by Spenser Brown

Votto bangs #300, Reds open key homestand with 8-6 win over Cubs

The Reds left Los Angeles on Wednesday content with themselves. They ended their seven game slide, showed resiliency on numerous occasions, and ultimately took two of three from the defending World Champion Dodgers. The same resiliency was shown on Friday, as the team battled back from a cautious start to defeat the Cubs in the first game of a crucial divisional series.


Entering Friday, the Reds were slashing .290/.373/.534 as a team at Great American Ballpark. After Friday, it remains clear they are enjoying the home cooking in 2021.

Through the first two innings, the offense was mostly quiet. Joey Votto was the only Red to reach base, when he roped a 100.9 MPH double in the first inning. Wade Miley was the next baserunner, as his one-out single (86.2 MPH, .940 xBA) in the third inning got things rolling. After a Jesse Winker single (98.3 MPH, .630 xBA) and Nick Castellanos RBI groundout, the Reds cut the lead to 2-1. Votto then continued his great night at the plate, banging a 429 foot home run (113 MPH), giving the Reds a 3-2 lead.

It was the 300th of Votto’s career, and he now only trails Frank Robinson and Johnny Bench on the Reds’ all-time home run leaderboard.

In a welcomed sight, Eugenio Suarez opened the fourth inning with a 423 foot, 107.6 MPH home run.

bThis snapped an 0-26 slump for Suarez, who the Reds desperately need to get back on track. Tyler Naquin followed Suarez by crushing a 106 MPH single to center field, and then scored when Nick Senzel hit his first home run of 2021 on a 102.2 MPH drive to left field.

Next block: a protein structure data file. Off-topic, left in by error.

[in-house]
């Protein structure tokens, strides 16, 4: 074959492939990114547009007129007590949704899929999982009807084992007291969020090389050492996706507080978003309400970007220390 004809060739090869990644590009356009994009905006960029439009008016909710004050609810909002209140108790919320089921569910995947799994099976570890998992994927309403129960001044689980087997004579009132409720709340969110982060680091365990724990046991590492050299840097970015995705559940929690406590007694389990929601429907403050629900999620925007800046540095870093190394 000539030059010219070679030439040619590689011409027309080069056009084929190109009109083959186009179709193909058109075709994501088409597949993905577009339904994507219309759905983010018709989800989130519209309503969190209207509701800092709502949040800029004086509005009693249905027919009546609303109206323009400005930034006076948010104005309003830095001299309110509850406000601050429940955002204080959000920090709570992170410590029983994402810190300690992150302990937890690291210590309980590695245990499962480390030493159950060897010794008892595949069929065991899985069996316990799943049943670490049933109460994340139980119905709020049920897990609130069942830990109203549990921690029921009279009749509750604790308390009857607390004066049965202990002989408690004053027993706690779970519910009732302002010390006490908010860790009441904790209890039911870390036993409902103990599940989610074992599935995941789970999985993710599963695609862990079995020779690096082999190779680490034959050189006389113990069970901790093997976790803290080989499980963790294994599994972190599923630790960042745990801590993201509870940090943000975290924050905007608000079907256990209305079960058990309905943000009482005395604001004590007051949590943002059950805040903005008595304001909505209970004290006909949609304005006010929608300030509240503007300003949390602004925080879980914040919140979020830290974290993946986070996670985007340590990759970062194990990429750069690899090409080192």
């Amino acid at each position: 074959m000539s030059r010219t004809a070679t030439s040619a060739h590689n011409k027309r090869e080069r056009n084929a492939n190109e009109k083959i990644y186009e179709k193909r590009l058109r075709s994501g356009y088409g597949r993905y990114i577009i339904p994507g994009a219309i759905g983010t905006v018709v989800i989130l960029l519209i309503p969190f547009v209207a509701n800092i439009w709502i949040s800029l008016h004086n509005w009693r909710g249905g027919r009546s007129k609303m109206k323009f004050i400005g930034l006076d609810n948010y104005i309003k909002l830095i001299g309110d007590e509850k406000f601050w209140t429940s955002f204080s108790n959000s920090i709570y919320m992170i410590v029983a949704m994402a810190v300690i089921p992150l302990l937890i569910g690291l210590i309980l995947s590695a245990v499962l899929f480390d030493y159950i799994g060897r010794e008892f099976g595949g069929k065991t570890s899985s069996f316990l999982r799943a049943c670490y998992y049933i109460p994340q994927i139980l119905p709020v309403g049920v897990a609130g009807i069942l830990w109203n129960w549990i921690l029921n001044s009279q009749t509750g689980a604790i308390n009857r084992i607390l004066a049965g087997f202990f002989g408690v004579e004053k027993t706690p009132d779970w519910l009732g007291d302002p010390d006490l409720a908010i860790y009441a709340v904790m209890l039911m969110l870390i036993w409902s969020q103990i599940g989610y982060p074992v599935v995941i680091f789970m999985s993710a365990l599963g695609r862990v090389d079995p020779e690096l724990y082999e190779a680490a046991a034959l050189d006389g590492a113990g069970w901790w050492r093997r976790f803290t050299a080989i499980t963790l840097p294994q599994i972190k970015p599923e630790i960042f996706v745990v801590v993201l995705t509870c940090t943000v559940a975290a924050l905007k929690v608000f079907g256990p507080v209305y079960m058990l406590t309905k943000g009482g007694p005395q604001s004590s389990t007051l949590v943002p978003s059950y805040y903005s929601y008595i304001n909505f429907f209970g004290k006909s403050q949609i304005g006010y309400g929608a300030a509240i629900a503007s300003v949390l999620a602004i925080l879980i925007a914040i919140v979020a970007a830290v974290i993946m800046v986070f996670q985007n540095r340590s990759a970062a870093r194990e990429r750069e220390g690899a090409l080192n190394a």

Later in the inning, Tucker Barnhart reached on a walk and Miley grounded into a fielders choice. Miley would go first-to-third on a 106.5 MPH single from Castellanos, and then score on a 107 MPH double from Votto, his third 100+ MPH hit of the evening.

Justin Steele entered to pitch in the fifth and retired the Reds in order. He then struck out Tucker Barnhart to open the sixth, but Kyle Farmer blooped an 84.4 MPH single to center field that was misplayed by Jake Marisnick. Farmer would reach third on the error, and then score when Jesse Winker roped a 108.2 MPH shot at David Bote. Bote threw home on the play, but Farmer beat the throw.

Six of the next eight Reds would be strikeout victims, but the offense was still able to post 10 hits and 8 runs against subpar Cubs pitching – which is what we should expect from this team.


Outside of Tyler Mahle, Wade Miley has been the most consistent starter for the Reds in the first month of the season. Miley continued to be solid for the Reds tonight, but was removed at the right time, as he was hit hard throughout the night.

Kris Bryant opened the scoring for the Cubs in the bottom of the first, drilling a 100.8 MPH home run to left field. Miley would get out of the inning with two soft ground balls, but open the second by allowing a 96.7 MPH single from Matt Duffy, then a 106 MPH double from Marisnick. Duffy would later score on a 104.8 MPH groundout by Nico Hoerner.